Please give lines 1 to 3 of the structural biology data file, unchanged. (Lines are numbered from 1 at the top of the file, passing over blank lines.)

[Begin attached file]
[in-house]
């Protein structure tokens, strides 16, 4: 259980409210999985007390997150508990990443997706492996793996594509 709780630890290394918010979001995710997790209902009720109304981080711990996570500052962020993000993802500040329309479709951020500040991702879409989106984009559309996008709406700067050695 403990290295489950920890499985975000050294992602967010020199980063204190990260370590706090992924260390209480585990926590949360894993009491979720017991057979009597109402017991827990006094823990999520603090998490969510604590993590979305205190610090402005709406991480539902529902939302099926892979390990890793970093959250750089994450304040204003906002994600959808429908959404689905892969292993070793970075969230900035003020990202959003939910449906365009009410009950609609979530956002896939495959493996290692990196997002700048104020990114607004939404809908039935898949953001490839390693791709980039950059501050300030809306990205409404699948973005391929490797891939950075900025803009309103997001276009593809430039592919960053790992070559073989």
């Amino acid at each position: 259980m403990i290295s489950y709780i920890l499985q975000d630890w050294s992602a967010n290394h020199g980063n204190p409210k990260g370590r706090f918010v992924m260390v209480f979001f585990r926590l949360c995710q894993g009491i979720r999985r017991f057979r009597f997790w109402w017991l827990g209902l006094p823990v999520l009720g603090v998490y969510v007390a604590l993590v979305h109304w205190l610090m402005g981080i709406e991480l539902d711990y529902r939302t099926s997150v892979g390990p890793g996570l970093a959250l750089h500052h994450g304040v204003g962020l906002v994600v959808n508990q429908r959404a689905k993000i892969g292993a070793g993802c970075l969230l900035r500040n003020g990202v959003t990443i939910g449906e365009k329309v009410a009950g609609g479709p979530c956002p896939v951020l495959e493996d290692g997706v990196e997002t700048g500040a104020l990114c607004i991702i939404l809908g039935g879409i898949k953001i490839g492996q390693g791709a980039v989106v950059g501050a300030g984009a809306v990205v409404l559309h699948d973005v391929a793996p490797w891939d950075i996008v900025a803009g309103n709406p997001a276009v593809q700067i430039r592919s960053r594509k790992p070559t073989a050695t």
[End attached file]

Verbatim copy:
[in-house]
């Protein structure tokens, strides 16, 4: 259980409210999985007390997150508990990443997706492996793996594509 709780630890290394918010979001995710997790209902009720109304981080711990996570500052962020993000993802500040329309479709951020500040991702879409989106984009559309996008709406700067050695 403990290295489950920890499985975000050294992602967010020199980063204190990260370590706090992924260390209480585990926590949360894993009491979720017991057979009597109402017991827990006094823990999520603090998490969510604590993590979305205190610090402005709406991480539902529902939302099926892979390990890793970093959250750089994450304040204003906002994600959808429908959404689905892969292993070793970075969230900035003020990202959003939910449906365009009410009950609609979530956002896939495959493996290692990196997002700048104020990114607004939404809908039935898949953001490839390693791709980039950059501050300030809306990205409404699948973005391929490797891939950075900025803009309103997001276009593809430039592919960053790992070559073989």
């Amino acid at each position: 259980m403990i290295s489950y709780i920890l499985q975000d630890w050294s992602a967010n290394h020199g980063n204190p409210k990260g370590r706090f918010v992924m260390v209480f979001f585990r926590l949360c995710q894993g009491i979720r999985r017991f057979r009597f997790w109402w017991l827990g209902l006094p823990v999520l009720g603090v998490y969510v007390a604590l993590v979305h109304w205190l610090m402005g981080i709406e991480l539902d711990y529902r939302t099926s997150v892979g390990p890793g996570l970093a959250l750089h500052h994450g304040v204003g962020l906002v994600v959808n508990q429908r959404a689905k993000i892969g292993a070793g993802c970075l969230l900035r500040n003020g990202v959003t990443i939910g449906e365009k329309v009410a009950g609609g479709p979530c956002p896939v951020l495959e493996d290692g997706v990196e997002t700048g500040a104020l990114c607004i991702i939404l809908g039935g879409i898949k953001i490839g492996q390693g791709a980039v989106v950059g501050a300030g984009a809306v990205v409404l559309h699948d973005v391929a793996p490797w891939d950075i996008v900025a803009g309103n709406p997001a276009v593809q700067i430039r592919s960053r594509k790992p070559t073989a050695t």